The vast majority of our ancient monuments in Cornwall are quite plain. They may be dramatic in their setting, their age or their size but they often demonstrate to us the effects of the elements more than the mark of the hands that built them. There are, however, a few exceptions to this. Places in Cornwall which put us in direct contact with our ancestors, such as the Tregiffian Cup-marked Stone, the Rocky Valley Mazes and the various Roman milestones that are dotted around the countryside.
But near the village of Gulval, at Barlowena Bottom, there is one more.
The Bleu Bridge stone.
The Blue Bridge stone bears an early Christian inscription that has been dated to around the sixth century AD. Latin is carved vertically into the length of the stone and it apparently reads:
QVENATAVCI IC DINVI FILIVS
Quenataucus (lies) here, the son of Dinus
The two names are said to be Irish in origin.
There is another interesting earlier (and entirely different) translation of the inscription, given by Henry Hawkins in his 1910 book – Through West Cornwall with a Camera. His translation reads – Cnegumi – Fil – Enans. Interestingly he also goes on to claim that the name Enans refers to one of the first kings of Armorica in Brittany.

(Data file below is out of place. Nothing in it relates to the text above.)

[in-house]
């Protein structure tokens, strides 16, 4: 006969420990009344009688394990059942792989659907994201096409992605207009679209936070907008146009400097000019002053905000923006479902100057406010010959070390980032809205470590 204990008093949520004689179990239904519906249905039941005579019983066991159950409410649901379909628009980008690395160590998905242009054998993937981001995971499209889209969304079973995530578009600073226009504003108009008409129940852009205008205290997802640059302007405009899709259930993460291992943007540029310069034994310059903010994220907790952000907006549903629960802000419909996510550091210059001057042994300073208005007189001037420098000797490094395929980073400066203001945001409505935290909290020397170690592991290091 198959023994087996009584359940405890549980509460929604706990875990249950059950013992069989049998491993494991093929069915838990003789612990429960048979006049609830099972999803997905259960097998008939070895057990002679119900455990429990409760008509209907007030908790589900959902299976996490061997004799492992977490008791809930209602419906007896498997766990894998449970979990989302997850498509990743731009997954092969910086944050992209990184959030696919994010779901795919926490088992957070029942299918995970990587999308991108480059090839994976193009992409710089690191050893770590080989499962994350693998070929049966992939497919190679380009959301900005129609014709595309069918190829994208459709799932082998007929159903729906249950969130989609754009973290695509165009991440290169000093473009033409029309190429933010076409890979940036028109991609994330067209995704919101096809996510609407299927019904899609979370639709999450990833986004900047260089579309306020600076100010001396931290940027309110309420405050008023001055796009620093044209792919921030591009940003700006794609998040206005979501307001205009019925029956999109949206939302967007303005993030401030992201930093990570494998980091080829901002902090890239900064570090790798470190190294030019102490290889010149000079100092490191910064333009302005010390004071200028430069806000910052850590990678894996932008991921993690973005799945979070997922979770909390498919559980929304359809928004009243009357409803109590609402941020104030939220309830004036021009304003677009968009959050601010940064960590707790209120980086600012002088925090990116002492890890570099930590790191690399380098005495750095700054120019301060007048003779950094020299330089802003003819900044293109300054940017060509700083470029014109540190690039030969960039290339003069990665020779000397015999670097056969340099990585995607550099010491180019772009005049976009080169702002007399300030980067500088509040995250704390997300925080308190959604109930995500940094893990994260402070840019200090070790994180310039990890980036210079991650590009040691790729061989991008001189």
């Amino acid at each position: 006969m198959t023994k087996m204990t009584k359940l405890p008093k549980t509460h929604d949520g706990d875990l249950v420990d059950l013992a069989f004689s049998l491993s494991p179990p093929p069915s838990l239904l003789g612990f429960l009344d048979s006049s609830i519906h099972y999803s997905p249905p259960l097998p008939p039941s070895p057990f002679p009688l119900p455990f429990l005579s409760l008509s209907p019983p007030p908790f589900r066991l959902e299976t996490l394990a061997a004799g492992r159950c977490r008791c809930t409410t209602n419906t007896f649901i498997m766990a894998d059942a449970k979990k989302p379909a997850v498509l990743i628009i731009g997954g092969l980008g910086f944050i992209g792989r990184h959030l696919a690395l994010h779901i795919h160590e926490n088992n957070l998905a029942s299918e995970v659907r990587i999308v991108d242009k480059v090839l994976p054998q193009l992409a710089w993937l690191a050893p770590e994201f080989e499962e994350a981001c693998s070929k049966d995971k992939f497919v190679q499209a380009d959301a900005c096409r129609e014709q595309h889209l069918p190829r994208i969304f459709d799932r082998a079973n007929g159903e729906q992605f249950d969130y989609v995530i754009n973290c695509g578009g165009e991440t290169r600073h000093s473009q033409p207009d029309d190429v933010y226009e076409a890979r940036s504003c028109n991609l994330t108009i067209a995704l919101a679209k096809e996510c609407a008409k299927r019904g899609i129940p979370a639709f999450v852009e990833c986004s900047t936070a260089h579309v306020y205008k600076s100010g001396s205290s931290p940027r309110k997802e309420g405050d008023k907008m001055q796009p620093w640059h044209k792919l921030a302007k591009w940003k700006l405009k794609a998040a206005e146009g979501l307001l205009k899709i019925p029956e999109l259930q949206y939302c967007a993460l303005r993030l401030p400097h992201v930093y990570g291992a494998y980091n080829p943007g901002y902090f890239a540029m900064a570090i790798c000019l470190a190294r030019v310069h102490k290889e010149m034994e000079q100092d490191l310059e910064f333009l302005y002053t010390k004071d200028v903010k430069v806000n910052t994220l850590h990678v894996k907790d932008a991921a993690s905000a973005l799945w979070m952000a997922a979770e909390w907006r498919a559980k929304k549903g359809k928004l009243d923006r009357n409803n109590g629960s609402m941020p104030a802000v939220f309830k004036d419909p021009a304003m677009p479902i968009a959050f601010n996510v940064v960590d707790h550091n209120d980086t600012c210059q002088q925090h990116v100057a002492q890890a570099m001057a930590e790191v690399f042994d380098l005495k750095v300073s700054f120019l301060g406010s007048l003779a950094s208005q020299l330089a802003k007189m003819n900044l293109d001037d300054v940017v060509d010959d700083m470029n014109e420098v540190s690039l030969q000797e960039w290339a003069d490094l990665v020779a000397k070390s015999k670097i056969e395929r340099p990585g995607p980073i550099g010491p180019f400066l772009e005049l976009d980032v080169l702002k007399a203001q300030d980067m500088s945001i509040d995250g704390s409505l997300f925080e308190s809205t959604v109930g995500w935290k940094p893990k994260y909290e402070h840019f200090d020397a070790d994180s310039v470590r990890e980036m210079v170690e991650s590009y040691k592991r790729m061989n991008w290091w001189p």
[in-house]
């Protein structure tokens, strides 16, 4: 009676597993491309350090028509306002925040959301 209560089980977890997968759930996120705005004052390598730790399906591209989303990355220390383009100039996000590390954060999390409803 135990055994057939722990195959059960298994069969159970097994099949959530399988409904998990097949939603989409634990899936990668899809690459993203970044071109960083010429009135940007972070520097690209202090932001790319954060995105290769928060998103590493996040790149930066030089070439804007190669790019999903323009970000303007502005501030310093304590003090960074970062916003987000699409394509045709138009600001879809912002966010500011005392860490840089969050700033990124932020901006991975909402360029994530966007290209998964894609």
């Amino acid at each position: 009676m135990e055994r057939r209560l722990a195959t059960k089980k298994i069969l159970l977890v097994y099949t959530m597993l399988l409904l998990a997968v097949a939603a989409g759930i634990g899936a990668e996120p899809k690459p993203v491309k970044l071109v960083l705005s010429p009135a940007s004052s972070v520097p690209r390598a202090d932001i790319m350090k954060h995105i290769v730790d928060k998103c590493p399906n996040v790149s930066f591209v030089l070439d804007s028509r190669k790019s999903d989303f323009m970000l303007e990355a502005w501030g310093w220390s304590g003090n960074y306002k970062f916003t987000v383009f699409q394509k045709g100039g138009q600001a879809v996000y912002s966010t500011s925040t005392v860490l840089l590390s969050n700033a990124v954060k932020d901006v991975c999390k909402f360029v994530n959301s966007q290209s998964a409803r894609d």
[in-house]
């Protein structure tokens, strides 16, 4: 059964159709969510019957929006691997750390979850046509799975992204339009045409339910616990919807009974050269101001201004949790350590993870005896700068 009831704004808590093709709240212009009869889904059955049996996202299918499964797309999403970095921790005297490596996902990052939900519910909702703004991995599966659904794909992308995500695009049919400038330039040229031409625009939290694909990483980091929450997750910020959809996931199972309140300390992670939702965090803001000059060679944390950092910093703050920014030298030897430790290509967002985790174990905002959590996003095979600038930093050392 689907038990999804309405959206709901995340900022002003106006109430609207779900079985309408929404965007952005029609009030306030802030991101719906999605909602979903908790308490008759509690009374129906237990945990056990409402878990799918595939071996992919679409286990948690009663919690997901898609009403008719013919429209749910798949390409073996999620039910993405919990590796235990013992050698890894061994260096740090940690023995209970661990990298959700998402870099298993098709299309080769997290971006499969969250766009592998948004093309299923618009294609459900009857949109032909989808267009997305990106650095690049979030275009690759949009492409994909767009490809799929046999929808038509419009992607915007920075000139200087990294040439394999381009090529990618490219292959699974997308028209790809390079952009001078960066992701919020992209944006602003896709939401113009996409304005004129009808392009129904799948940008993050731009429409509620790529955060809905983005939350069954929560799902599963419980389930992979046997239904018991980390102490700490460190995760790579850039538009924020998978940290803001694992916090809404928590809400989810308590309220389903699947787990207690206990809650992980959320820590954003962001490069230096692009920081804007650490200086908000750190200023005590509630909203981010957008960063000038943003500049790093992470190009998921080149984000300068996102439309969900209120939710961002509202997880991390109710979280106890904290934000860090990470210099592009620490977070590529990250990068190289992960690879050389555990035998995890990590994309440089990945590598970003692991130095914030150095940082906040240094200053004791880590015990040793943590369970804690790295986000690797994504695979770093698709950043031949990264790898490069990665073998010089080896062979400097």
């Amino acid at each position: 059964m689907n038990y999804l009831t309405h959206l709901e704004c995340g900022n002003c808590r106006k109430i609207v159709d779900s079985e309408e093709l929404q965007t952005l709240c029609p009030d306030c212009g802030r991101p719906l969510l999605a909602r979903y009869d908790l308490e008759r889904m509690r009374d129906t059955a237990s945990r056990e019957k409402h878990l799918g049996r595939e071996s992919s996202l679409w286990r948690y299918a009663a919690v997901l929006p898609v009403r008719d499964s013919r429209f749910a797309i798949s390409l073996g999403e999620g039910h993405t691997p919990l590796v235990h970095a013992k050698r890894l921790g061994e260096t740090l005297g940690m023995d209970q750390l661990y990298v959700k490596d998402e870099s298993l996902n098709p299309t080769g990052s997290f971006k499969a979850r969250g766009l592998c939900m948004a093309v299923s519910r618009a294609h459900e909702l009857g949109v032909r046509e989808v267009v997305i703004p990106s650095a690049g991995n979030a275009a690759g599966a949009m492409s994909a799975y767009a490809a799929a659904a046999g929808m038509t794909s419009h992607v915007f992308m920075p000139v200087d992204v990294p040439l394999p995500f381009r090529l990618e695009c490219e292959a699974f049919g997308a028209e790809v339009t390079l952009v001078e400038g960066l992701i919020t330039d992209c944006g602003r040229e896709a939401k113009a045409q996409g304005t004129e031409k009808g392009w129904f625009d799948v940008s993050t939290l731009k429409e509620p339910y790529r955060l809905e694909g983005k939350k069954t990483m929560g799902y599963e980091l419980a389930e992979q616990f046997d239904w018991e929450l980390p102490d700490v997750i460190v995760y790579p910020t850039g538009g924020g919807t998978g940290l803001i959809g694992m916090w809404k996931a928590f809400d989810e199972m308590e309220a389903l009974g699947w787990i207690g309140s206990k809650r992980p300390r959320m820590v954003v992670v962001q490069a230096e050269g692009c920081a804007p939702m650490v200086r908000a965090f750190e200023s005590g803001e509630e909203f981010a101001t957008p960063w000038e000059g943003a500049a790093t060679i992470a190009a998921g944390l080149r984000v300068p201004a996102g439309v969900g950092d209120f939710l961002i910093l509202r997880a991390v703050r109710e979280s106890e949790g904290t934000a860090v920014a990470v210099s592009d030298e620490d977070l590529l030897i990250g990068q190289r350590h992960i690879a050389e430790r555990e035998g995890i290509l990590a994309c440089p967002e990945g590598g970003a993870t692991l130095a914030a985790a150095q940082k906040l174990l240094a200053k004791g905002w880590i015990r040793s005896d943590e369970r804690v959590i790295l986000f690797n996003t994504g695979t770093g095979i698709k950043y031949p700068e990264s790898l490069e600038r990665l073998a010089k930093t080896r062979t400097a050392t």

Up until around 1900 the stone served as a post on the footbridge. It supported a metal handrail and the hole for the rail is still visible in one side of the stone beneath the moss. The Bleu Bridge stone was later moved to the hedge beside the footpath for its own protection and preservation.
You can see a photograph of the stone taken in 1880, before it was moved from the bridge, in the Penlee House collections HERE. And of course that too was not it’s first position, there is no way of knowing where it was originally erected.
The footbridge, which is constructed of large granite pieces, remains and has a new set of railings. It crosses a small stream called Ponsandane Brook which runs down beside where the stone now stands. Standing there, looking at the ancient track that fords the stream beside the bridge struck me to be an absolutely timeless scene.
On my visit I was also delighted to see that the Cornish tradition of tying bright ribbons in special places, as often seen on cloutie trees, such as the one near Madron Holy Well, was being continued here also.
To find the Bleu Bridge stone, go to the village of Gulval. From the Penzance direction follow Trevarrack Road up through the village (for a section it is part of the B3311). When you get to the sharp right hand bend follow Trevarrack Road off and down to the left. In a couple of hundred metres the road comes to a right hand bend. Up to your right is Helnoweth Hill and on the left is a narrow dead end lane. Park and walk from here. Follow this lane down hill and you will meet the little river. The stone is across the bridge against the hedge. TR18 3BX
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